How the cult of Drain Gang rose from meme to myth

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Two months ago, before it was tragically devastated by an arson attack, I went to the Brooklyn club Rash for what you could call an “internet music” night. Playing were Umru, Alice Gas, Petal Supply, and dazegxd, musicians all associated with hyperpop, or more broadly the Digicore Extended Cinematic Universe. I was struck by the amount of people wearing Drain Gang merch—the Drain Gang that had just performed the last two nights at the Knockdown Center in Queens, as the start of a longer tour. The Swedish collective’s dreamy, underground rap-steeped sounds are miles from the pounding electronica that surged through Rash, and as far as I know they’ve never collaborated with Umru or any of the other musicians performing that night. Meanwhile, at the actual Drain Gang show the evening before, I spotted multiple internet musicians in the queue and the audience. For both artists and fans comprising this very online generation of music, attending the Swedish group’s first post-pandemic show seemed like something of a pilgrimage.

All this validated my belief that Drain Gang and its de facto frontman, Bladee, are a massive influence on this new wave. Formed nearly a decade ago, DG has risen from meme to myth, emerging from the underground as a cult beloved by critics, nerds, and eccentric teens the internet over. Bladee has become the internet musician’s internet musician, a forerunner to a lot of this new music.

So far, most analyses of Bladee’s impact have centered around his processed vocals, ethereal beats, and existential lyrics. They don’t get too deep into dissecting how this Nord with an abrasive voice grew a fanbase that follows him like he’s not just a mortal man—Benjamin, 28; enjoys Auto-Tune and fruity fashion—but actually the pope. Nor how his style has become constitutional for a rising swarm of offbeat internet artists shooting off in a plethora of directions and shaping the future of music, even if some washed purists whine that it all sounds like liquid ass.

For me, Bladee and DG’s impact is about not just the music. It’s the culture surrounding them, the way people stretch Bladee’s lyrics into sprawling conspiracy theories and show up to Drain Gang shows looking like gender-bamboozling Sims with a hodgepodge of erratic clothes and colors. Drain culture: an abyss of in-jokes, slang, visuals, and fashion. More than many other internet musicians—maybe the most since Lil B’s Based cosmos—DG’s aesthetic has mission creeped into a full-scale mythology with startling reach. The group’s stans stretch wide: from Babyxsosa and cute penguins to an olympic swimmer and PewDiePie, the biggest (human) YouTuber. Professional gamers fw Bladee, as do loquacious Substack “gossip theorists” and post-woke writers and exuberant grandmas and maybe Hunter Schafer by proxy (she donned a Claire Barrow in an episode of Euphoria). Skepta: longtime drainer. Clairo: been on that quirky drain wave ever since Eversince in 2016, according to her SoundCloud likes. Addison Rae: “Peroxide” dance when? Unexpected converts arrive by the day; Lana Del Rey just enlisted, apparently.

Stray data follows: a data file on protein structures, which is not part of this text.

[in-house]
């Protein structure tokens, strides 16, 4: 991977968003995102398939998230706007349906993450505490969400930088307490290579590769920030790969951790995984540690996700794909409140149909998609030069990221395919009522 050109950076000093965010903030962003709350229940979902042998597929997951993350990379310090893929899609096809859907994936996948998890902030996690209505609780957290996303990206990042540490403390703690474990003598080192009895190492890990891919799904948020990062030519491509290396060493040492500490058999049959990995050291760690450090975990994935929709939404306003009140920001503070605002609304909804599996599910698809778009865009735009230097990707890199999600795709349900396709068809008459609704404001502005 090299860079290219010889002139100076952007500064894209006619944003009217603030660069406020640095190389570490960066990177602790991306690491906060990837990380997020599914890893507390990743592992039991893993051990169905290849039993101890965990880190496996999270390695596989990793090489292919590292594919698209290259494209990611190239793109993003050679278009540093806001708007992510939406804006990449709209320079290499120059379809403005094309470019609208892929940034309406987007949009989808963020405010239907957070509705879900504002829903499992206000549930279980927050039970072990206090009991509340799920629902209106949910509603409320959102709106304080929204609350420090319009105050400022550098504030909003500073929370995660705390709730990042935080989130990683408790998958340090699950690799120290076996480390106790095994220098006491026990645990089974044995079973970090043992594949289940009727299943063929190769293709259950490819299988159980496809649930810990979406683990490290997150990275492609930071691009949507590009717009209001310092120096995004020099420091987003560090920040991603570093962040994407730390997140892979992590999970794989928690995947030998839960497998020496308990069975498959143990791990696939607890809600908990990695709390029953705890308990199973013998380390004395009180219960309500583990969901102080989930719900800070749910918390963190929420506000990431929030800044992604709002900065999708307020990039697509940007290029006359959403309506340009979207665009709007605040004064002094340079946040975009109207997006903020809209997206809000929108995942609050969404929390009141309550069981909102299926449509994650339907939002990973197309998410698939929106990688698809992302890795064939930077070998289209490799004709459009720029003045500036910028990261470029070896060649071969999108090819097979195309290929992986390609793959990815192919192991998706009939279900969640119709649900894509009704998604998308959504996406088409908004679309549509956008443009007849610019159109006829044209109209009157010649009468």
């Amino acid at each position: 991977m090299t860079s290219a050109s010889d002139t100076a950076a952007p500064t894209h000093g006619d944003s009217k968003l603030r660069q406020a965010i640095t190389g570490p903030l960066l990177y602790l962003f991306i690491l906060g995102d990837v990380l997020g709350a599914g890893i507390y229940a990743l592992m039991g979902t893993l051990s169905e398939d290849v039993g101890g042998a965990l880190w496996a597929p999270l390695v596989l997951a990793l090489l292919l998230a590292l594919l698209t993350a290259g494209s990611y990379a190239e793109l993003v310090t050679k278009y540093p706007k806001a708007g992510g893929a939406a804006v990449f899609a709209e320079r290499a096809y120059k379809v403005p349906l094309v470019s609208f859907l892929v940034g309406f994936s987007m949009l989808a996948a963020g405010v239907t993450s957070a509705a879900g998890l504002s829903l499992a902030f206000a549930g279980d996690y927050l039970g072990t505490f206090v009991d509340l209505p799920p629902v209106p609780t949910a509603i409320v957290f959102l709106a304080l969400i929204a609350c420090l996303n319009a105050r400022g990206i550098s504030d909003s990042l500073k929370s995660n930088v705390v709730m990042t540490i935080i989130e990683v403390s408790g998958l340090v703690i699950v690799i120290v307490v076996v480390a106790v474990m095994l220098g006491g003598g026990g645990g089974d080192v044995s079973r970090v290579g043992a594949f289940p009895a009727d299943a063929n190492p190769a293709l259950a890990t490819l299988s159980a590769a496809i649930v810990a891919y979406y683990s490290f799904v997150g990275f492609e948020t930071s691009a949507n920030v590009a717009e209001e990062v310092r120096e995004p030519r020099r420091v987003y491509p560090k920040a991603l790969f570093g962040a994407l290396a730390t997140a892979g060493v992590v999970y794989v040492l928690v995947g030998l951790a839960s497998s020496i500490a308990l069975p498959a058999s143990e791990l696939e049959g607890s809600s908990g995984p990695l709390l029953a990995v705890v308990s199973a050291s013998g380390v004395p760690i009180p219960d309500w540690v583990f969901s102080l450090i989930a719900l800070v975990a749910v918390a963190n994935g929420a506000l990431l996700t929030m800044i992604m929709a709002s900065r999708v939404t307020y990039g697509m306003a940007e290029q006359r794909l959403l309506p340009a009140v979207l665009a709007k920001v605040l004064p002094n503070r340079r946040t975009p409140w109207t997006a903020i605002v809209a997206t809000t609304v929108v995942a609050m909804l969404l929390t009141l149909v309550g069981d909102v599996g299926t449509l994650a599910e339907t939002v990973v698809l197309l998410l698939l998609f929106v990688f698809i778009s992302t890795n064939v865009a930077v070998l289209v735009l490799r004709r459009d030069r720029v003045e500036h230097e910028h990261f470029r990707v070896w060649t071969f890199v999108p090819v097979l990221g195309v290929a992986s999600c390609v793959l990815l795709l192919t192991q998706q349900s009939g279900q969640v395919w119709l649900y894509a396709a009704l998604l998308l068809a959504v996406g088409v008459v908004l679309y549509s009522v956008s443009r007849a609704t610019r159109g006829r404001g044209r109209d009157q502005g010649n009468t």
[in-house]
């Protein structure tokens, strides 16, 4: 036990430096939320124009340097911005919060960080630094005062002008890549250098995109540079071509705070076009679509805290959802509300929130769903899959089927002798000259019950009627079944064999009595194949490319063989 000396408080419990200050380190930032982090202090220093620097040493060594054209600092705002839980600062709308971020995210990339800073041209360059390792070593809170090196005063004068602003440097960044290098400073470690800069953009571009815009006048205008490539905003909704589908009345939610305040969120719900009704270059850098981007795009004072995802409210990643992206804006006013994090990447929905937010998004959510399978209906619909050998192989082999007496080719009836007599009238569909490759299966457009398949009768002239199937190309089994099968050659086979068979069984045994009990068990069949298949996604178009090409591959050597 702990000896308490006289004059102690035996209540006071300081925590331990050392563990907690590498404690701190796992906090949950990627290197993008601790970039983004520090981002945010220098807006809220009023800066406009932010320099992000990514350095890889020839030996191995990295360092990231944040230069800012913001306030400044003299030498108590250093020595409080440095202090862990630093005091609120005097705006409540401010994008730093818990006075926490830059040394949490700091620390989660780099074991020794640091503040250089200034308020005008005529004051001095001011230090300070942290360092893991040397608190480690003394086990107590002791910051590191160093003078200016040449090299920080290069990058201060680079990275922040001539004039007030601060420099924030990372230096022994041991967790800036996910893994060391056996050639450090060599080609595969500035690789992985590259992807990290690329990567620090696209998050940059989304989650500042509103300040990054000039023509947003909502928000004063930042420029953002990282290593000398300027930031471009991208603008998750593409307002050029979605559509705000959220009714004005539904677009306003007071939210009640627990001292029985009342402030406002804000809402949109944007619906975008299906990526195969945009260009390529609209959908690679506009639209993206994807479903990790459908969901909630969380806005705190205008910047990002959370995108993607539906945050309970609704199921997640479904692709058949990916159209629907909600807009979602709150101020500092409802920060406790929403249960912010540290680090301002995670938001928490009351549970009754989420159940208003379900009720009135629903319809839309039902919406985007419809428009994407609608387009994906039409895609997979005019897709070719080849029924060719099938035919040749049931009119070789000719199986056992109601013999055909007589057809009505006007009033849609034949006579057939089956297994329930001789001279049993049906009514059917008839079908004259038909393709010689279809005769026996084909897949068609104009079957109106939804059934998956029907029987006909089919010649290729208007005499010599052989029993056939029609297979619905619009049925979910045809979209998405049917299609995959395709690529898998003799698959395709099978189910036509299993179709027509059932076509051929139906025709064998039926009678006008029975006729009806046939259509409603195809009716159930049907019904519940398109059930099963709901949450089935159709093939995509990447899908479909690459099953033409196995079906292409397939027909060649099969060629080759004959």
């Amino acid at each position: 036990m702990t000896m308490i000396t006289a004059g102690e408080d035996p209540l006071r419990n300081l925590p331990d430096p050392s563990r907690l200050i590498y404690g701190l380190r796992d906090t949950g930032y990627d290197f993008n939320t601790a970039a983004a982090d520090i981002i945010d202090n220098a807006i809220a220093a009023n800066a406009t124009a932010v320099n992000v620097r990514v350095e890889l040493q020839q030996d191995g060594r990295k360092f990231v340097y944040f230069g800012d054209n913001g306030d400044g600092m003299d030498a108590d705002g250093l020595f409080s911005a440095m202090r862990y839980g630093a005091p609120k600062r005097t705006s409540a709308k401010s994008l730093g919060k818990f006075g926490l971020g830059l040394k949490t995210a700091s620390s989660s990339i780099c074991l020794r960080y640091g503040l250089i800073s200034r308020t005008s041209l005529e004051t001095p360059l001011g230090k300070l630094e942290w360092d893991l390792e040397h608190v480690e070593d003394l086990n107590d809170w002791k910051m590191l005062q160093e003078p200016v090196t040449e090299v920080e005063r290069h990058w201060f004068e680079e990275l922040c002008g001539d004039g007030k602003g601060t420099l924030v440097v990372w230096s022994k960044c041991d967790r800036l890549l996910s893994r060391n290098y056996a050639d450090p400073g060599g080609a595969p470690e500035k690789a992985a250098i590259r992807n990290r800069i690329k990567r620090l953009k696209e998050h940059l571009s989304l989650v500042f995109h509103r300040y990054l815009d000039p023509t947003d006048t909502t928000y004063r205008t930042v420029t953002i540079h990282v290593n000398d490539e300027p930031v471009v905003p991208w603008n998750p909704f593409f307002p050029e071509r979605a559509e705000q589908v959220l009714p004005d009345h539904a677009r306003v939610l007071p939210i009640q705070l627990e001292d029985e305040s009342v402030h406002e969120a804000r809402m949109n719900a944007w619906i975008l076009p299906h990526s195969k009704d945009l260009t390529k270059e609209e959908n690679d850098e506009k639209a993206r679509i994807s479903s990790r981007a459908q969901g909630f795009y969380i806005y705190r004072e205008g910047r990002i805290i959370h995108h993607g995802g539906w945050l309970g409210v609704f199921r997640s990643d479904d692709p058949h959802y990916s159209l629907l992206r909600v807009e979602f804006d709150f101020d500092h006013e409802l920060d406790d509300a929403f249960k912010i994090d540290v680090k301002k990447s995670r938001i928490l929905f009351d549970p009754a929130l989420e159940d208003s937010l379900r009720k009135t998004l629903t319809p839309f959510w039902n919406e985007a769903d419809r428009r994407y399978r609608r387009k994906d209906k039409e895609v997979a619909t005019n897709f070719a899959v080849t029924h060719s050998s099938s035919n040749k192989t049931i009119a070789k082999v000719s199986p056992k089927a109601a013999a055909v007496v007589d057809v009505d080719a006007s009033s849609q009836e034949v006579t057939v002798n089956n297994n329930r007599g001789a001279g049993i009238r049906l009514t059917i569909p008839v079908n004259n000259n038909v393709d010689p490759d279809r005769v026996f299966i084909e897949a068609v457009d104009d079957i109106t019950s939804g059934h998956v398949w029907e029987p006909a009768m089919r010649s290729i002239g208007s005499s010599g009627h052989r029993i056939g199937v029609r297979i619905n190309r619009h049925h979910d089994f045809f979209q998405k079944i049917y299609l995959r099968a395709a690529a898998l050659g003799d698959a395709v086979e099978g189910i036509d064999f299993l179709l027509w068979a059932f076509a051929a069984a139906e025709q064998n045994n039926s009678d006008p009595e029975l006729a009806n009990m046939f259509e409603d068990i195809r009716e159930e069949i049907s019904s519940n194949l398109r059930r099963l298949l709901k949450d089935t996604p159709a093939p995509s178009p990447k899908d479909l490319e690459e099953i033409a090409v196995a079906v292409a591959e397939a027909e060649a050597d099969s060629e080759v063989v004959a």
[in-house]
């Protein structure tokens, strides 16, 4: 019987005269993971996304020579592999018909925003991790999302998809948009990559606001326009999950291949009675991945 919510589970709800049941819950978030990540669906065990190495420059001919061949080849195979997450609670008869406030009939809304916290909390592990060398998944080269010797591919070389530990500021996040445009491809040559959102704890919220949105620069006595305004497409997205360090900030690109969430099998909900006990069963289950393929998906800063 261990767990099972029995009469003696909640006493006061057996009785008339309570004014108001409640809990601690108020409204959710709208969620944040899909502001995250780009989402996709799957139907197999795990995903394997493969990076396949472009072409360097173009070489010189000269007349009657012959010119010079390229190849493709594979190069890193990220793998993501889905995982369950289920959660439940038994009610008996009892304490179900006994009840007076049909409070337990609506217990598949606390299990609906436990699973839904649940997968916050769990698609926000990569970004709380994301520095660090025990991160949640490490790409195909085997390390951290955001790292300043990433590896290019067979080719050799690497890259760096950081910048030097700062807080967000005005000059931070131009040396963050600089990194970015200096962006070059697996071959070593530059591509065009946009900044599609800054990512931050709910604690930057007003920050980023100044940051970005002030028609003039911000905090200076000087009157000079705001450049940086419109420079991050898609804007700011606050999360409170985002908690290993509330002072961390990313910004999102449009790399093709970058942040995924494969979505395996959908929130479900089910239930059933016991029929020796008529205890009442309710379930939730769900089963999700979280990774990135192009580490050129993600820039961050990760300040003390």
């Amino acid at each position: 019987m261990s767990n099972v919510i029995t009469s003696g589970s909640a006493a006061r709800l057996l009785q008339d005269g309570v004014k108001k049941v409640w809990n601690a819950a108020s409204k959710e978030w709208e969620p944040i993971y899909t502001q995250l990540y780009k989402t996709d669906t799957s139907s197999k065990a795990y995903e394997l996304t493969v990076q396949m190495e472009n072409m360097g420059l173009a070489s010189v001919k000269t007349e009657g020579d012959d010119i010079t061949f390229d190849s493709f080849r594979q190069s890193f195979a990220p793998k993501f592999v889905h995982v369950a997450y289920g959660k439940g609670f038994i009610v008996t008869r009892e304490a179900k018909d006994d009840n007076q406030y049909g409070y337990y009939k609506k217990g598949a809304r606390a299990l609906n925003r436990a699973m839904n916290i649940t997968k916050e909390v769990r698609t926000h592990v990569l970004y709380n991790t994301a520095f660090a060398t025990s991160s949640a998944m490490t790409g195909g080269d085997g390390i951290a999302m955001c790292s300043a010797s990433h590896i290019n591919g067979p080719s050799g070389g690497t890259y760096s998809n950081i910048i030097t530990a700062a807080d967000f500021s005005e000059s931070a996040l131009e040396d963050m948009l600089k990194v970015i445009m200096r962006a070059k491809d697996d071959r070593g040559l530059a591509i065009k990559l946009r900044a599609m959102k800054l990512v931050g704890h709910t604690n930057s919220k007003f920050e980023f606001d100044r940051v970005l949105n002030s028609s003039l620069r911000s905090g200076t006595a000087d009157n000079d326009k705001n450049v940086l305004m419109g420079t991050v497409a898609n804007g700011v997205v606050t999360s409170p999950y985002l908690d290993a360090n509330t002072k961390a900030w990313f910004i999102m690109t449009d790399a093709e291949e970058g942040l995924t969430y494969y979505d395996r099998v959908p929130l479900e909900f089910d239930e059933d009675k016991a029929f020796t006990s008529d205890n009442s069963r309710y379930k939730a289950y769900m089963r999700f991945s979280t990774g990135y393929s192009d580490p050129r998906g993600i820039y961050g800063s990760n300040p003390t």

Imagine all those people in the same room—weird! Like a popular drifter hosting a potluck that brings disparate friend groups under one roof, Drain Gang seems to resonate across multiple subcultures with folks who may not normally flock to listen to underground music. Bladee’s influence, in particular, lies both in his sound and this amorphous alternativeness, which manifests as an inwardness and impishness that transcends emo cliches and banal punchlines and inspires endless memes and commentary. He’s become a talisman for a strain of alt-pop aesthetics and internet-infused silliness that dominates youth culture nowadays. 

When Bladee first started releasing music in the early 2010s, he was overshadowed by his countryman/collaborator Yung Lean, who was in another Swedish collective, the Sad Boys. Lean’s songs were similar but flashier, laden with provocative barbs and fated for memedom. Peep this extrovert-introvert duality between the two in Nardwuar’s old interview with the Swedish pals: the main airtime given to Bladee, standing shyly in the back with narrow sunglasses covering his eyes, is to explain how to pronounce his name. Bladee’s music needed longer to seep into the culture, mirroring how it often takes fans multiple listens to love the man’s vocals: so cyborgian and holographic they’re like iridescent white, the aural equivalent of vinyl fabric billowing in the wind.